Kenya’s dominant telecommunications services provider Safaricom has been accused of interfering in the planned merger of Airtel and Telkom.
In February 2019, ITWeb Africa reported on the planned merger of Airtel and Telkom in Kenya to establish a joint venture Airtel-Telkom. The newly formed entity would compete directly with Safaricom for market share.
Telkom Kenya’s chief executive officer Mugo Kibati has accused Safaricom of meddling and referred specifically to correspondence from the telco to the Ethics and Anti-Corruption Commission (EACC) requesting the merger be stopped, citing concerns that should be addressed before granting approval.
Kibati said: “It is unfortunate that Safaricom now wants to delay this process that seeks to provide customers with more credible options. Does the dominant player not want to see this sector grow? Is the dominant player wary of competition, and even more precisely, wary of competitive pricing, choice and value for money for the consumer?”
“It is also unfortunate that the dominant player appears bent on denying Kenyans the chance to still enjoy the benefits brought by an alternative player, therefore choice. The presence of a strong second player is bound to give Kenyans value for their money.”
Safaricom argues that if the merger succeeds, the entire market structure dynamics will change which would necessitate a new study on competition.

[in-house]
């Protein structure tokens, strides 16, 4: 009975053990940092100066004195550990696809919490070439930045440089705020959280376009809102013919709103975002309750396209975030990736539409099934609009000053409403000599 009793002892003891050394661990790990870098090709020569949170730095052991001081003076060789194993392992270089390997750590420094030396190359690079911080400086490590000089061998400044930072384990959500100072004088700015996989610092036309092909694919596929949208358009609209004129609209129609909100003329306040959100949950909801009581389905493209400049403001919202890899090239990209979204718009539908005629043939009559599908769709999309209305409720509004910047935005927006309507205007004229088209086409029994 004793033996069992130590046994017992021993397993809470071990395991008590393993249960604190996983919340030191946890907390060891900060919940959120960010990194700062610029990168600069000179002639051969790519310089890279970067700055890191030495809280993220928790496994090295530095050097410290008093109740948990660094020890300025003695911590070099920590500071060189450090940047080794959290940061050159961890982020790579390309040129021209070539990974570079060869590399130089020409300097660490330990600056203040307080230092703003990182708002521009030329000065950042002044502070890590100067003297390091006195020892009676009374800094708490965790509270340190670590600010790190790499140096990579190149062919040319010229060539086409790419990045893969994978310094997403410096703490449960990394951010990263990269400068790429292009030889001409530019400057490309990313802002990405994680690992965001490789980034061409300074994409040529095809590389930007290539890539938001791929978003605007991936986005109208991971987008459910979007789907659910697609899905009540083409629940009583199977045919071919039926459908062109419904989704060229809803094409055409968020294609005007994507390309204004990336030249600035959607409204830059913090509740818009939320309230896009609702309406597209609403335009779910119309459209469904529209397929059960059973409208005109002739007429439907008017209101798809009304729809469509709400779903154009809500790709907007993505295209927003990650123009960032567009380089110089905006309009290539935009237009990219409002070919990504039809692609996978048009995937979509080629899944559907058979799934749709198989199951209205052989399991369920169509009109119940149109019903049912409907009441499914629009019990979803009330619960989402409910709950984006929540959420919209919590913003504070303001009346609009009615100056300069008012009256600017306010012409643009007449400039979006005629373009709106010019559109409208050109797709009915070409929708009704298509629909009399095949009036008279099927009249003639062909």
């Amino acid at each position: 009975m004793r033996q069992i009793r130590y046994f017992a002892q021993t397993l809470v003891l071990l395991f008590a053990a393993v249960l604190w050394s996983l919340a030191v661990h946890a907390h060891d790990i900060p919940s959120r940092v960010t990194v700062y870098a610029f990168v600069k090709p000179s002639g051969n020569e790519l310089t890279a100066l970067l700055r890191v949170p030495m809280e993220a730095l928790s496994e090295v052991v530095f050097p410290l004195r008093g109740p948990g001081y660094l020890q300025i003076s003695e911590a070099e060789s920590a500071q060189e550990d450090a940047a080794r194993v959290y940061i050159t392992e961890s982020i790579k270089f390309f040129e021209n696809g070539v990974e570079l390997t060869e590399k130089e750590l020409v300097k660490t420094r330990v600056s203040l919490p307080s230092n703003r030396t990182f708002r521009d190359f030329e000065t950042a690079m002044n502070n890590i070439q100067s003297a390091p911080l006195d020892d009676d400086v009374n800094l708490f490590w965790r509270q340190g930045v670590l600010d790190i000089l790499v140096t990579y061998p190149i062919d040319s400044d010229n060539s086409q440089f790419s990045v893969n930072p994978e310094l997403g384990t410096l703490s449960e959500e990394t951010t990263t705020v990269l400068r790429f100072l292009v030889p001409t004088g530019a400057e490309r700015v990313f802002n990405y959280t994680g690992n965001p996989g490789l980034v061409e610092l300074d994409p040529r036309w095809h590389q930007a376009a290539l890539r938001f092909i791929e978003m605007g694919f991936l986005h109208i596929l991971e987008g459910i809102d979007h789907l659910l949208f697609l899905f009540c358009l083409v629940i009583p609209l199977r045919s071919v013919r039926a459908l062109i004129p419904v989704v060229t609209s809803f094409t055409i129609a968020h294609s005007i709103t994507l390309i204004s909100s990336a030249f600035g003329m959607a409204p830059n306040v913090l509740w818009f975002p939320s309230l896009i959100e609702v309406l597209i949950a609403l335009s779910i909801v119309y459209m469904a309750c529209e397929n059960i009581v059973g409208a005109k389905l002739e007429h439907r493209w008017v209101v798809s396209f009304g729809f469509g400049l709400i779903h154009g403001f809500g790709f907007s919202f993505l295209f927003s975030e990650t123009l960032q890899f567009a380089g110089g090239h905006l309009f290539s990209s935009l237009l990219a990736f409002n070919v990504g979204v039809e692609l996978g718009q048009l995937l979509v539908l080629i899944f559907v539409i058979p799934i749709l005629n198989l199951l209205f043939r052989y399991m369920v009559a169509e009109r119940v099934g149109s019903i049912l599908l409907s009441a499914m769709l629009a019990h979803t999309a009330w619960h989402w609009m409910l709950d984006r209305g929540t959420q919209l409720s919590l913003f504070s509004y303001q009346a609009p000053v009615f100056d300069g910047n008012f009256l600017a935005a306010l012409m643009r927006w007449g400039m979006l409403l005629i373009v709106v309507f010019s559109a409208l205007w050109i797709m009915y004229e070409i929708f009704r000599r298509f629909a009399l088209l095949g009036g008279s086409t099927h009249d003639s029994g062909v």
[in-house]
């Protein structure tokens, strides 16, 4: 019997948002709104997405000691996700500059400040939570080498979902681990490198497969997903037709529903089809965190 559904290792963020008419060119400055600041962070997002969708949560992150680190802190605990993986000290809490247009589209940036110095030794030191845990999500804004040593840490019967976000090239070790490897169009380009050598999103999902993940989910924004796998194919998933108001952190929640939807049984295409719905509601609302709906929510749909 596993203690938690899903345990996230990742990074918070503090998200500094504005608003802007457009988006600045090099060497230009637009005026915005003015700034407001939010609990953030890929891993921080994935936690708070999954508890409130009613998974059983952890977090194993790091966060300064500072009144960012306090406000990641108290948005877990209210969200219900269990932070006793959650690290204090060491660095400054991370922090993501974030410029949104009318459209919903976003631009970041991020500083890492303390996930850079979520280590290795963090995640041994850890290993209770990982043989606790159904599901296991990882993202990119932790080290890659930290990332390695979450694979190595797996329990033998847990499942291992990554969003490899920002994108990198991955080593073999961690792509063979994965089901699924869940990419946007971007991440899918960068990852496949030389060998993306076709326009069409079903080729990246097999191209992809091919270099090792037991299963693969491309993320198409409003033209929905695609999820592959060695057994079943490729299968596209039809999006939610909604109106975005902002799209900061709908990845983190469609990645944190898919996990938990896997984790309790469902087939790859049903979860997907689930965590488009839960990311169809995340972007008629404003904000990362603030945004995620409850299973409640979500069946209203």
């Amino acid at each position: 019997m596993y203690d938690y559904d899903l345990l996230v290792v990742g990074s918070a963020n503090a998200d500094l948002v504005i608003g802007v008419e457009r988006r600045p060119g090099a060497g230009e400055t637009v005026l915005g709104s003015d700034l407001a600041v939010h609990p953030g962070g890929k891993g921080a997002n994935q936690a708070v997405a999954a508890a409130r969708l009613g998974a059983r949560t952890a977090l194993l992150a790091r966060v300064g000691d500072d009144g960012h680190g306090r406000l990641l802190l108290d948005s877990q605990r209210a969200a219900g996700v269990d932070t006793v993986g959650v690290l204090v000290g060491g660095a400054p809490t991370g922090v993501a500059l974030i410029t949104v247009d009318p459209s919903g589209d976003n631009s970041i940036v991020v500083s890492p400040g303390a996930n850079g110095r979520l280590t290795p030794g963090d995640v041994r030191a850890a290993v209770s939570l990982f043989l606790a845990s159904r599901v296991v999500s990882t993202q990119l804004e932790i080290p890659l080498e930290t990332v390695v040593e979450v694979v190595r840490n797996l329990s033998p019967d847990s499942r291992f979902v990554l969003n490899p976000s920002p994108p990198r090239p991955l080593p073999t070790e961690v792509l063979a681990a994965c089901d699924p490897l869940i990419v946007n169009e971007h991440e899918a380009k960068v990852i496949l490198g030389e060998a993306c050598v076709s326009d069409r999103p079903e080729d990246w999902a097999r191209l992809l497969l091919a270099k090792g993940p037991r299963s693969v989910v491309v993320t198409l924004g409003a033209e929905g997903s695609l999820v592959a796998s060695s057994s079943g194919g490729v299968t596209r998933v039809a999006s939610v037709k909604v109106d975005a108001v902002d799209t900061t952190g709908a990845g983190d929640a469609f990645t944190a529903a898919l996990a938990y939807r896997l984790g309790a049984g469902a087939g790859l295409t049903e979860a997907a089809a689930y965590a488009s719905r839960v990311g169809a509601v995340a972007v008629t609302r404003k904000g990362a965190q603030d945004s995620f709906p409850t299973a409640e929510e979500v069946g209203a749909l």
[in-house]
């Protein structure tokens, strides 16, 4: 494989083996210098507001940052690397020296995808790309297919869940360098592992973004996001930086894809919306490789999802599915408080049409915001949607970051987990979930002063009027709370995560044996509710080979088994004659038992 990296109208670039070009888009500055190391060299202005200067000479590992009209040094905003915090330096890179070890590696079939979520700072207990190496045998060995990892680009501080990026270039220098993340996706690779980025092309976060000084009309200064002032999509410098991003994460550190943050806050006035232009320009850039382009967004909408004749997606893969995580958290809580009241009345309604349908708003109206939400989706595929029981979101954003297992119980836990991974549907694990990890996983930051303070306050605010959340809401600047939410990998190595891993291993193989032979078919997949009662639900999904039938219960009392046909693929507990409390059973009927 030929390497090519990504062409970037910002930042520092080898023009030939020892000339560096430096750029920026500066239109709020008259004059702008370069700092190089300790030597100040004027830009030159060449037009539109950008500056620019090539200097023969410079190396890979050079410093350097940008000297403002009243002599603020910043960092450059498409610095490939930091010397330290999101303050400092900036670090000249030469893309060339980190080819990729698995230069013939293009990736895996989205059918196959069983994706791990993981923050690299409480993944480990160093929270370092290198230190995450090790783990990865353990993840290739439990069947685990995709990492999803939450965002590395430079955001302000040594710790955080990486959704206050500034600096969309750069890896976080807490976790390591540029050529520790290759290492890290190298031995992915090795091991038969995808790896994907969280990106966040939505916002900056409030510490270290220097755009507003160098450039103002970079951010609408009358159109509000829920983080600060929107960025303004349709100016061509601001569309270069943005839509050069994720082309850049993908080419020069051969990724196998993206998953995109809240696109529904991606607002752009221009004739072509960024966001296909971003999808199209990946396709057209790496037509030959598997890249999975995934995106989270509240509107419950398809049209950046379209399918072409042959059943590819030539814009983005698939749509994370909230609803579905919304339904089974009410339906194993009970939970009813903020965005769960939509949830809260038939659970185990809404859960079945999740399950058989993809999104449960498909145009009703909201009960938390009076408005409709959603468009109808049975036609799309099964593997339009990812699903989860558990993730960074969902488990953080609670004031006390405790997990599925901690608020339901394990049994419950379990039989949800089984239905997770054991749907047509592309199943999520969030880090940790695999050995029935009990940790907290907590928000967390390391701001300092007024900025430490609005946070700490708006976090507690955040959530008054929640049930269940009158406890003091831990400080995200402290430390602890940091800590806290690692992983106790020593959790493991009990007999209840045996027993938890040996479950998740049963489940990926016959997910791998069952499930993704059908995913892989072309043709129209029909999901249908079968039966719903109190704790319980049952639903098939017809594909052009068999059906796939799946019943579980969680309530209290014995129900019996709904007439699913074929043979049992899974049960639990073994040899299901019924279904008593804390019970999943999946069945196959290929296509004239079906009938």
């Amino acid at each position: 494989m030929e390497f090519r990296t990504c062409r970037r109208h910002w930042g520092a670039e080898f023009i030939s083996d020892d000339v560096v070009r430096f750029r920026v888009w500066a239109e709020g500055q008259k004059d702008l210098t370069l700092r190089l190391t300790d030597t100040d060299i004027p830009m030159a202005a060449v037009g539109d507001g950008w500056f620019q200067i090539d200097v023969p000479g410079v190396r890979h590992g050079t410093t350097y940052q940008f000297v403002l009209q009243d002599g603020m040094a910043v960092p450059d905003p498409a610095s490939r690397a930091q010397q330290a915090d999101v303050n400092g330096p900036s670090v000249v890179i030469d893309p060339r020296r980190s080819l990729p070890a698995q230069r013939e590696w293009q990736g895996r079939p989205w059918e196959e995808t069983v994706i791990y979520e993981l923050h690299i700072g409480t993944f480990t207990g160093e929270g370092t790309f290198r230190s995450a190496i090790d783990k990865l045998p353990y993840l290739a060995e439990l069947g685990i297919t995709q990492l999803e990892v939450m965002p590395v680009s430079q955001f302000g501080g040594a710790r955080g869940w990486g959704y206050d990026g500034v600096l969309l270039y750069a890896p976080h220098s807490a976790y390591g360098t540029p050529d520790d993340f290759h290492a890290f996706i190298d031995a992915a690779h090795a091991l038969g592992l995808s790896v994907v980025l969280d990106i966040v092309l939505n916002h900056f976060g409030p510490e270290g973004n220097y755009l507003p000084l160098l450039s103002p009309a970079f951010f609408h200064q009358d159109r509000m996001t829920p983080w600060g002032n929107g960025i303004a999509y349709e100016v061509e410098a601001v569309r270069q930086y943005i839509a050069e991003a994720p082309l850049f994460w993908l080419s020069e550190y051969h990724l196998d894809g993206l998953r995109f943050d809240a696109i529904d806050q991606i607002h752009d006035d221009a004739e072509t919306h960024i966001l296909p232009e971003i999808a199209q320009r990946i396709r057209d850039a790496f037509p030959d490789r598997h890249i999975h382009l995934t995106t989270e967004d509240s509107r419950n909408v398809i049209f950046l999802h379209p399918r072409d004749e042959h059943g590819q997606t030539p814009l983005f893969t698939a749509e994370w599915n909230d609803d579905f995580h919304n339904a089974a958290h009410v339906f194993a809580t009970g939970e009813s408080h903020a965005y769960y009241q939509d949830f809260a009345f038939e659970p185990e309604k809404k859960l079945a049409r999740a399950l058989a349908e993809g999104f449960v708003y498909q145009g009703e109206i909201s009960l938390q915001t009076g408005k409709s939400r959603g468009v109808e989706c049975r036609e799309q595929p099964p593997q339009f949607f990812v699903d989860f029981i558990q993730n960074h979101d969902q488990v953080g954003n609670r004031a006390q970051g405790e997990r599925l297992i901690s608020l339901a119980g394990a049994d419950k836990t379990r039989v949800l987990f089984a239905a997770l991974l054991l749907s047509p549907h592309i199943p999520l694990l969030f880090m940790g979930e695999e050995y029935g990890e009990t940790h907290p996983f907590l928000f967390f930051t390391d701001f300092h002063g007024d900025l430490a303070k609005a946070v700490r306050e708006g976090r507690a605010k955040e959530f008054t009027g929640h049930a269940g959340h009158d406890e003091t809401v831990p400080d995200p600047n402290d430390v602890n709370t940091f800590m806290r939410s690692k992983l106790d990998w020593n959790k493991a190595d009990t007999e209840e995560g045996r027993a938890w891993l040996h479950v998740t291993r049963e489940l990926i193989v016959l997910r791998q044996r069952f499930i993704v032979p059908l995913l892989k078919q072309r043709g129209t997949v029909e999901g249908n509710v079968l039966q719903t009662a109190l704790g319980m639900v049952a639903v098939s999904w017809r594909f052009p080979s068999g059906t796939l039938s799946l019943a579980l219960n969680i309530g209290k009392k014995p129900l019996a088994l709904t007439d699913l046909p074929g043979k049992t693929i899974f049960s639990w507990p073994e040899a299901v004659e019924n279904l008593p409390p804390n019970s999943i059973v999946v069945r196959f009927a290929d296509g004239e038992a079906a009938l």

“We have our own reservations about the merger and we have submitted these to the regulator,” said Safaricom’s chief executive officer Michael Joseph. “I cannot divulge the details because the matter is between us and the CA.”
The merger has been temporarily halted by the EACC which is investigating allegations bordering on misappropriation of public funds.
The Commission is specifically investigating circumstances surrounding the fate of the loan issued by the Treasury to Telkom Kenya when the operator acquired Orange Kenya. The loan was subsequently converted to equity when the carrier was acquired by Helios.
EACC is probing the transparency of Treasury’s share in Telkom.
While EACC’s investigations may delay the fruition of the goals set for the merger, its spokesman Yassin Amaro said the organisation is focusing on how Telkom plans to protect the interests of taxpayers in the merger.
“EACC is conducting investigations into allegations of misappropriation of public funds in the process of privatisation, recapitalisation and restructuring of balance sheets of Telkom Kenya Ltd,” Amaro said.
No timeline has been announced for the investigations and the operators have said they would cooperate with the process.
According to the joint announcement by both companies, shareholders of Airtel and Telkom will approve the deal that will result in the emergence of a joint venture company that does not include Telkom Kenya’s real estate portfolio and specific government services.
The merger was on the verge of completion and on track to secure approval by the Communications Authority of Kenya (CA), but recent developments such as Telkom’s announcement of plans to lay off 575 employees, have thwarted the process.
Kibati views the merger as the only hope of survival for Telkom and expressed hope that the deal would be finalised before the end of 2019.